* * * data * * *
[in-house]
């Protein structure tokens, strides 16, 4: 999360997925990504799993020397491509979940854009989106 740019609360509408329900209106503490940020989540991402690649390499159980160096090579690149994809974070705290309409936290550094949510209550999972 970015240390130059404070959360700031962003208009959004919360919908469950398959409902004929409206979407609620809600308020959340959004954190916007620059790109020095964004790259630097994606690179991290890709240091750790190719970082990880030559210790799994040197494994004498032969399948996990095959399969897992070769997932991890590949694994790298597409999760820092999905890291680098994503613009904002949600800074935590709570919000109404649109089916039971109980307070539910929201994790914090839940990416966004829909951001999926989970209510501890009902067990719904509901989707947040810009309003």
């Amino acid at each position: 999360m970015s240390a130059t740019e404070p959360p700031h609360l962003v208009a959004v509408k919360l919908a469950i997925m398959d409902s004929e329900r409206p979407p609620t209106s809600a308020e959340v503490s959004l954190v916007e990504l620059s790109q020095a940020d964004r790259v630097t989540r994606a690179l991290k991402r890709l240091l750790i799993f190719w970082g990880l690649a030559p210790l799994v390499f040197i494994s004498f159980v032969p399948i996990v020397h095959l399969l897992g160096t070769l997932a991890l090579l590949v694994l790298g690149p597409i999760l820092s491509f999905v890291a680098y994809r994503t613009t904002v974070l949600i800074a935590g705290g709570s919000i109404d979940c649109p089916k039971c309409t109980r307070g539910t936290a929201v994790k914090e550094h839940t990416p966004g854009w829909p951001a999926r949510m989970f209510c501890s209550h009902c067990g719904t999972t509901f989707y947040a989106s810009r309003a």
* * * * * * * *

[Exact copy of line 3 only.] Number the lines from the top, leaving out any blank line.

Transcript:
């Amino acid at each position: 999360m970015s240390a130059t740019e404070p959360p700031h609360l962003v208009a959004v509408k919360l919908a469950i997925m398959d409902s004929e329900r409206p979407p609620t209106s809600a308020e959340v503490s959004l954190v916007e990504l620059s790109q020095a940020d964004r790259v630097t989540r994606a690179l991290k991402r890709l240091l750790i799993f190719w970082g990880l690649a030559p210790l799994v390499f040197i494994s004498f159980v032969p399948i996990v020397h095959l399969l897992g160096t070769l997932a991890l090579l590949v694994l790298g690149p597409i999760l820092s491509f999905v890291a680098y994809r994503t613009t904002v974070l949600i800074a935590g705290g709570s919000i109404d979940c649109p089916k039971c309409t109980r307070g539910t936290a929201v994790k914090e550094h839940t990416p966004g854009w829909p951001a999926r949510m989970f209510c501890s209550h009902c067990g719904t999972t509901f989707y947040a989106s810009r309003a």